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Ancient and Medieval Philosophy January 31, 2008

Posted by Will Thomas in History 174.

Cross-posted from my class blog for History 174 at UMD:

We went pretty quickly through lecture today. It’s sort of a bind–because in order to understand the context of science, as it starts to happen in the 1500s and 1600s, you really have to set up this philosophical background. Philosophy/Theology was the most important knowledge in that time period, and for people who studied natural philosophy using new methods (such as quantitative measurement, which, you’ll recall, was only an accidental quality in the main tradition), the primacy of these Platonic and Aristotelian philosophical traditions was something they 1) could draw inspiration from, but 2) had to contend with as something that was always going to overshadow whatever claims they made.

So, we cover it quickly as necessary background, which means your responsibility is to pick out the most basic issues, and to make sure you use section to come to a proper understanding of them. Why are things we consider important, like quantitative measurement, considered merely accidental? But, also understand why it made sense not to worry about them–because, in a world where things were thought to tend to happen, but did not necessarily have to happen, being precise wasn’t such a big deal, because the formal qualities of something were what explained their tendencies. It’s certainly confusing, so make good use of section.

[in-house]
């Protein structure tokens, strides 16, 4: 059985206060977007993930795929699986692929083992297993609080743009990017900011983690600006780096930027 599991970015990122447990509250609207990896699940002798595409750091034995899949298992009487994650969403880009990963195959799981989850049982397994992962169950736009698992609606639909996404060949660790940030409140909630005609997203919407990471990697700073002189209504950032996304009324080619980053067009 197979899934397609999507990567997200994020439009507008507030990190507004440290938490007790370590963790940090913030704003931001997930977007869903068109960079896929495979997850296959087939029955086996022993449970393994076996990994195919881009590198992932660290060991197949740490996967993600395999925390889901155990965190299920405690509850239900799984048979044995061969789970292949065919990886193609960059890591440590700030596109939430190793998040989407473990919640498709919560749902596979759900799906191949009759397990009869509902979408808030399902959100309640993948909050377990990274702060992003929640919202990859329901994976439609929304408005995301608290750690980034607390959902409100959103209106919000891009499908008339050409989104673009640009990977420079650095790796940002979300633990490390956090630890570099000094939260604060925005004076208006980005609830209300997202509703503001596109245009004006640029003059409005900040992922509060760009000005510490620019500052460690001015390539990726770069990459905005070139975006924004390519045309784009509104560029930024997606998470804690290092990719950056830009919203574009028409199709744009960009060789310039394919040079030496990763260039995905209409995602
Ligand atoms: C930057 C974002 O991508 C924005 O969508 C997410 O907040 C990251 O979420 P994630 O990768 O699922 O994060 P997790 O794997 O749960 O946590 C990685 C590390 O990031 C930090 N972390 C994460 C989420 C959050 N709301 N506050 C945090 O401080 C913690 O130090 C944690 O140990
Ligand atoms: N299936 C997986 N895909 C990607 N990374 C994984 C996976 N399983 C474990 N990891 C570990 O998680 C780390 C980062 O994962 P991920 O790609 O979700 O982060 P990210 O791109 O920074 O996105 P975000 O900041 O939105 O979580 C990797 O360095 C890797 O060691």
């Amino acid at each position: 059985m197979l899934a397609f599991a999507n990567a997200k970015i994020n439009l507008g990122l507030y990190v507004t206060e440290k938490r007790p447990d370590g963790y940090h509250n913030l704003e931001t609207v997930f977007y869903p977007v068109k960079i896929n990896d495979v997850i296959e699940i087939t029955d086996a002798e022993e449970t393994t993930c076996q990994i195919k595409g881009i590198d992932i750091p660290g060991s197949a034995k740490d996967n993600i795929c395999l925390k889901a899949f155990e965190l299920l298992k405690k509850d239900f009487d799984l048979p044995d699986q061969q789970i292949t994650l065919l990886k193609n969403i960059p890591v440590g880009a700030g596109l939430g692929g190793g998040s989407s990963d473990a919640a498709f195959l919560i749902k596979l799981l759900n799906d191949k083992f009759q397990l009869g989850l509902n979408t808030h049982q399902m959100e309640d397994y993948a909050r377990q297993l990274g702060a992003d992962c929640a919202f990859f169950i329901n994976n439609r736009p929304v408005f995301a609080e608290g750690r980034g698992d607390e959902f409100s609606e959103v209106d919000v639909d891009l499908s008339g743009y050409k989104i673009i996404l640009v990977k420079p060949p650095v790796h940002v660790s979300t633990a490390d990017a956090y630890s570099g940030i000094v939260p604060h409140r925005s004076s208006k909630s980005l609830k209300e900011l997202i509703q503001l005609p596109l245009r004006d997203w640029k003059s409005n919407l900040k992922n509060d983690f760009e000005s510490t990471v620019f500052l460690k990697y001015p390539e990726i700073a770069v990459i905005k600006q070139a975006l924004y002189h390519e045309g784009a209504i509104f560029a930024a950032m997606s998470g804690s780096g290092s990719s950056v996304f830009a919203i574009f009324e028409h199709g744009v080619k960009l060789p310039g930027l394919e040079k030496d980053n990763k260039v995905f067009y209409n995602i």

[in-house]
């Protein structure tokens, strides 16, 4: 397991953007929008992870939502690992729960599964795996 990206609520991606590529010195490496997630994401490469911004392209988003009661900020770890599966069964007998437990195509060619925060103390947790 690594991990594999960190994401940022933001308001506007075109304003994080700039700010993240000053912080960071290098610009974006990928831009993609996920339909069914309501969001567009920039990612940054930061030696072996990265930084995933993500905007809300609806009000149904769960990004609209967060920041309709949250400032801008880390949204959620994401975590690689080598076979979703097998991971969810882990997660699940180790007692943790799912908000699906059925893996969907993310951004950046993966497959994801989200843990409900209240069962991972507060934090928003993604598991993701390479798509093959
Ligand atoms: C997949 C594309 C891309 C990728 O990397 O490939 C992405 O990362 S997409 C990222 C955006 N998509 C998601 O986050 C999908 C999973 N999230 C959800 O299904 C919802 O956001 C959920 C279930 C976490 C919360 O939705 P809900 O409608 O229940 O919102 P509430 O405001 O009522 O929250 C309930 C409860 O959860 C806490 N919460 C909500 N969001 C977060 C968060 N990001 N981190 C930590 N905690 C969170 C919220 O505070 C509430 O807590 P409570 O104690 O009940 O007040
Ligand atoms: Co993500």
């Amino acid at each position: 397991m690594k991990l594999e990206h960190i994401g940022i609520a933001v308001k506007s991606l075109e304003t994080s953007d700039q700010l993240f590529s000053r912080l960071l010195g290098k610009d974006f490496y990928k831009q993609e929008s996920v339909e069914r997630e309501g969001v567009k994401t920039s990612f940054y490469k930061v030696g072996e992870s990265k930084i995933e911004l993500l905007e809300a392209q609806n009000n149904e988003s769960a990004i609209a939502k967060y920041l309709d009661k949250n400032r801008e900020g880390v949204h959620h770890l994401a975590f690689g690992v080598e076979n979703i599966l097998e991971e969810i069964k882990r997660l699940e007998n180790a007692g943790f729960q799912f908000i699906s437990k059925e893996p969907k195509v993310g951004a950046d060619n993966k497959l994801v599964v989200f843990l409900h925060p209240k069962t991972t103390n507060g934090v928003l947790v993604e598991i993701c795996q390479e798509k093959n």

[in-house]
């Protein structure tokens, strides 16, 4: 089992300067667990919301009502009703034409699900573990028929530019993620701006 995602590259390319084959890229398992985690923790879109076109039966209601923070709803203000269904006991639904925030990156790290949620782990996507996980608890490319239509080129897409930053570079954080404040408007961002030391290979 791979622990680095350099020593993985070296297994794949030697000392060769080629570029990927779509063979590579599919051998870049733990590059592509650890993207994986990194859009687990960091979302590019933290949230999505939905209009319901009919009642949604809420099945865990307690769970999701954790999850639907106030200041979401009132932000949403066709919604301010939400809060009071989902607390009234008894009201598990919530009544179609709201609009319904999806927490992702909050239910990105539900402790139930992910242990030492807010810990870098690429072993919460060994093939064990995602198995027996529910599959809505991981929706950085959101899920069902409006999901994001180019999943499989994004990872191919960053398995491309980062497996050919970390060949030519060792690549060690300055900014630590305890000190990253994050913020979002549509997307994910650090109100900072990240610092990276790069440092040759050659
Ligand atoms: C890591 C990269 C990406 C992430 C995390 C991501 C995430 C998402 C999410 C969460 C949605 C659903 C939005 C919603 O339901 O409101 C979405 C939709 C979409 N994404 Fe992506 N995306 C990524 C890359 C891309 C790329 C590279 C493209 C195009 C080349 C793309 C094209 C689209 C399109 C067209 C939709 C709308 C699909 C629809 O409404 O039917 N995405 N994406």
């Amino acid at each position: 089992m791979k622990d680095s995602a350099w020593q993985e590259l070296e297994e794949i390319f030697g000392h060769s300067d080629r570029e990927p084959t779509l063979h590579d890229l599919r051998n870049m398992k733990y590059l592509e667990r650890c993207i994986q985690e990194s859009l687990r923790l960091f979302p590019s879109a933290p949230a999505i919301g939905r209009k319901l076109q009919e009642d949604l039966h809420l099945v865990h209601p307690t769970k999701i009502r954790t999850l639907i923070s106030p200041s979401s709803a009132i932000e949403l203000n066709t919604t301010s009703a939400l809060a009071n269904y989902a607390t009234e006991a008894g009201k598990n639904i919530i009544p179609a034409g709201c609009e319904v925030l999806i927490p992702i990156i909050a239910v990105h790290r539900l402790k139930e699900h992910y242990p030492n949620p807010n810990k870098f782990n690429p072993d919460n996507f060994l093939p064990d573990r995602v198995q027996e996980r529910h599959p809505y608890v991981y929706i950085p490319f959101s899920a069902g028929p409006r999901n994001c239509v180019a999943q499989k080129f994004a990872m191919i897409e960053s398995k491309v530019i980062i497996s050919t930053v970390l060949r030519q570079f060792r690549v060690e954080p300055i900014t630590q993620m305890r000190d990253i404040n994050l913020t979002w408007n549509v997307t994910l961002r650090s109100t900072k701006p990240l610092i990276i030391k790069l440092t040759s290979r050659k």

Check out the online lecture notes from a full course on Ancient philosophy at the University of Washington: http://faculty.washington.edu/smcohen/320/320Lecture.html

I used these notes to help me prepare my lecture–they’re pretty detailed, and might help you make sense of the concepts. On the Medieval period, I can recommend for basic explanation as well as extracts from Christian, Islamic and Jewish traditions, Philosophy in the Middle Ages, by Arthur Hyman and James J. Walsh, which was the textbook used in a course I took on this topic (don’t ask me why) my freshman year as an undergrad. I relied on it heavily to make sure I wasn’t saying anything patently false about this profoundly esoteric topic.

Hope you’re having fun. It won’t all be this intense!




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